There’s no cause for alarm about that dent in the middle of the front of your thigh; there’s a benign explanation.
As a result of consulting with Dr. Google, many people are in a state of panic upon discovering a “dent” in the middle of their upper thigh.
Check out the woman below; does she have the same kind of dent in the middle of her upper thighs as in yours?
This athlete’s thigh has an elongated dent.
The lower central dent is caused by the tendon that’s between the two pennate structures of the rectus femoris muscle.
The rectus femoris is a pennate type of muscle. This means that the muscle fibers attach diagonally to the central tendon that divides the two sections of this muscle.
So more specifically, the rectus femoris is a bipennate structure (“bi” meaning two). You can clearly see this in the anatomical illustration below.
The more muscle fiber in any given cross-section, the more force that can be generated.
Quadriceps muscles are pennates in order to be very potent force producers (think sprinting, squatting, jumping, leg pressing, kicking down doors).
The reason that the muscle fibers attach diagonally to that central tendon is to get as much of the muscle fiber as possible in any given cross-section.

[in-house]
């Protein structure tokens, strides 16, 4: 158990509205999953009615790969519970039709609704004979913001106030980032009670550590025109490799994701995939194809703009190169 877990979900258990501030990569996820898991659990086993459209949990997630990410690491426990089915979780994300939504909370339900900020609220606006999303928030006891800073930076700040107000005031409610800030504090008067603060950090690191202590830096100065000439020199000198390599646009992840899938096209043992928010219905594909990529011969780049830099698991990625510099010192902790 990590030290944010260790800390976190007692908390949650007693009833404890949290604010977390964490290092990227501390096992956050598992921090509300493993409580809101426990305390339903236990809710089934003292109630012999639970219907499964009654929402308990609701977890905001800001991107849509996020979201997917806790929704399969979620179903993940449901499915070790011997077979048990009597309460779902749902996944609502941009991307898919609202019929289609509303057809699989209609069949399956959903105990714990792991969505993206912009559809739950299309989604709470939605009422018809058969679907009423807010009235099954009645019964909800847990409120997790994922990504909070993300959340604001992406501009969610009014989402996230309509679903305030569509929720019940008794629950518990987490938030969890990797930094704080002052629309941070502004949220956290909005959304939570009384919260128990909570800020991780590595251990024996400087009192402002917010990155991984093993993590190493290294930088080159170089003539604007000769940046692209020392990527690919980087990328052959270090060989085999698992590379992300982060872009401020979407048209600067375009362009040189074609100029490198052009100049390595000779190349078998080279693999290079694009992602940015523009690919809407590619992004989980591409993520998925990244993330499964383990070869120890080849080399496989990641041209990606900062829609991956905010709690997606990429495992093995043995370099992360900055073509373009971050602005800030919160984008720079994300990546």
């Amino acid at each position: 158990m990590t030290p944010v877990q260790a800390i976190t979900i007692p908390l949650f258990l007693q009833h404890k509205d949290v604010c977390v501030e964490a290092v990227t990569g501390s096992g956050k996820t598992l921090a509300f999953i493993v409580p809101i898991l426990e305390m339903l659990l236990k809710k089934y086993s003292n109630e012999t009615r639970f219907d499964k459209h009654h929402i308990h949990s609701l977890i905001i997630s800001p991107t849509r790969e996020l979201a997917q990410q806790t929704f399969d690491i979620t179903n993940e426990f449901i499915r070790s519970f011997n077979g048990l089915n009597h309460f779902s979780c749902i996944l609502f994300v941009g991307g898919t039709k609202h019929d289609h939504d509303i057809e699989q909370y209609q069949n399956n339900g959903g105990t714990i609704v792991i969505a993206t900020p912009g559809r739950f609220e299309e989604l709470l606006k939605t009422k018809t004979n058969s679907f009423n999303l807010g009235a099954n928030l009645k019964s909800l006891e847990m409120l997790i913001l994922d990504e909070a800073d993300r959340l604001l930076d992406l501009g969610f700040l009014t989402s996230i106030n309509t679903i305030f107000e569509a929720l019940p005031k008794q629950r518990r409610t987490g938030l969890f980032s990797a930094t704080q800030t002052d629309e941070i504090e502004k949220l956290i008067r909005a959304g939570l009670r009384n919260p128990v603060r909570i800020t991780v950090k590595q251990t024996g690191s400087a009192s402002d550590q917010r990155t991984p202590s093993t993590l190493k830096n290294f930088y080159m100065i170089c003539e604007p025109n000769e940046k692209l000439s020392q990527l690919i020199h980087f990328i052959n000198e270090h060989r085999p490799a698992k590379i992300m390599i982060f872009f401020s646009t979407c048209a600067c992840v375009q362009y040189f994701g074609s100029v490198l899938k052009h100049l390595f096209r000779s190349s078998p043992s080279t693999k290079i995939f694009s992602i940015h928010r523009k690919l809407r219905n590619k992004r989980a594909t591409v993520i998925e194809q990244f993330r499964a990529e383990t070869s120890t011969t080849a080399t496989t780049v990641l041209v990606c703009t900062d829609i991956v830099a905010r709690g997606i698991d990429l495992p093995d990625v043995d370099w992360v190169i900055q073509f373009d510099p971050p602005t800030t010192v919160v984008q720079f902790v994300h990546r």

The central tendon will be more visible in a person who has lower bodyfat, in combination with toned muscles.
If you see a dent that wasn’t in your middle front thigh before, you’ve either lost some bodyfat and/or increased the tone of your muscles.
Dents in the thighs actually go by several names in the bodybuilding/physique-sculpting community: cut, crack and definition. The goal of such athletes is to get as deep a cut as possible.
There’s a reason why you’ve never seen flabby, mushy thighs with dents in them.
Soft, untoned muscles aren’t firm enough to create this impression, especially if there’s a higher level of bodyfat. Thus, a “skinny fat” person can be minus a visible dent in their thigh.
People who’d be considered “fat” won’t have a visible dent in their thigh, middle or anywhere.
Do not freak out or feel fear upon looking at your thigh dent.
Instead, reassure yourself with anatomy illustrations and images of physique athletes.
Google “sculpted thighs,” and similar keywords, such as “bodybuilders’ legs,” and “lean muscular quads,” etc. You’ll see plenty of dents.